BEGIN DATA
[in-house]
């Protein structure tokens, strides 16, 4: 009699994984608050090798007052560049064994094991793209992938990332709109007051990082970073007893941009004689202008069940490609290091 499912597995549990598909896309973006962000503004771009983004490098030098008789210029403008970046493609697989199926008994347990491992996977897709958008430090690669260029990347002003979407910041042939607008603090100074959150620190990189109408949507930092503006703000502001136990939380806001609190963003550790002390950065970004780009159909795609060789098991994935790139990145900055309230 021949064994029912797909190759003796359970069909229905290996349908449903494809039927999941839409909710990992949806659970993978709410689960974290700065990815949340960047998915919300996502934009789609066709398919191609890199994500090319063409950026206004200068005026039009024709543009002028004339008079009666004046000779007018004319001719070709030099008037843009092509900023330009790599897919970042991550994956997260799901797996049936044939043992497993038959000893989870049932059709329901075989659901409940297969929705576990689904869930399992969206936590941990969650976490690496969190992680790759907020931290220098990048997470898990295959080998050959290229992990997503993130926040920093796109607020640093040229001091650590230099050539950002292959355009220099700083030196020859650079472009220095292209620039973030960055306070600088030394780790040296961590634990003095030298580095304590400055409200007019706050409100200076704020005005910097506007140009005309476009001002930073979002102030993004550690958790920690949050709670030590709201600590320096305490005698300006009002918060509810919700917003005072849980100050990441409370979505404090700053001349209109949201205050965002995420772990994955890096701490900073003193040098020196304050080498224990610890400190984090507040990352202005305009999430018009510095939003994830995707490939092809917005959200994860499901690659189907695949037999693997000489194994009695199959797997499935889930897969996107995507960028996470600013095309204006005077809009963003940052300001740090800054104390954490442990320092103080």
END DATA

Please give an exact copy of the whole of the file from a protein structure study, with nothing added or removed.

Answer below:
[in-house]
């Protein structure tokens, strides 16, 4: 009699994984608050090798007052560049064994094991793209992938990332709109007051990082970073007893941009004689202008069940490609290091 499912597995549990598909896309973006962000503004771009983004490098030098008789210029403008970046493609697989199926008994347990491992996977897709958008430090690669260029990347002003979407910041042939607008603090100074959150620190990189109408949507930092503006703000502001136990939380806001609190963003550790002390950065970004780009159909795609060789098991994935790139990145900055309230 021949064994029912797909190759003796359970069909229905290996349908449903494809039927999941839409909710990992949806659970993978709410689960974290700065990815949340960047998915919300996502934009789609066709398919191609890199994500090319063409950026206004200068005026039009024709543009002028004339008079009666004046000779007018004319001719070709030099008037843009092509900023330009790599897919970042991550994956997260799901797996049936044939043992497993038959000893989870049932059709329901075989659901409940297969929705576990689904869930399992969206936590941990969650976490690496969190992680790759907020931290220098990048997470898990295959080998050959290229992990997503993130926040920093796109607020640093040229001091650590230099050539950002292959355009220099700083030196020859650079472009220095292209620039973030960055306070600088030394780790040296961590634990003095030298580095304590400055409200007019706050409100200076704020005005910097506007140009005309476009001002930073979002102030993004550690958790920690949050709670030590709201600590320096305490005698300006009002918060509810919700917003005072849980100050990441409370979505404090700053001349209109949201205050965002995420772990994955890096701490900073003193040098020196304050080498224990610890400190984090507040990352202005305009999430018009510095939003994830995707490939092809917005959200994860499901690659189907695949037999693997000489194994009695199959797997499935889930897969996107995507960028996470600013095309204006005077809009963003940052300001740090800054104390954490442990320092103080």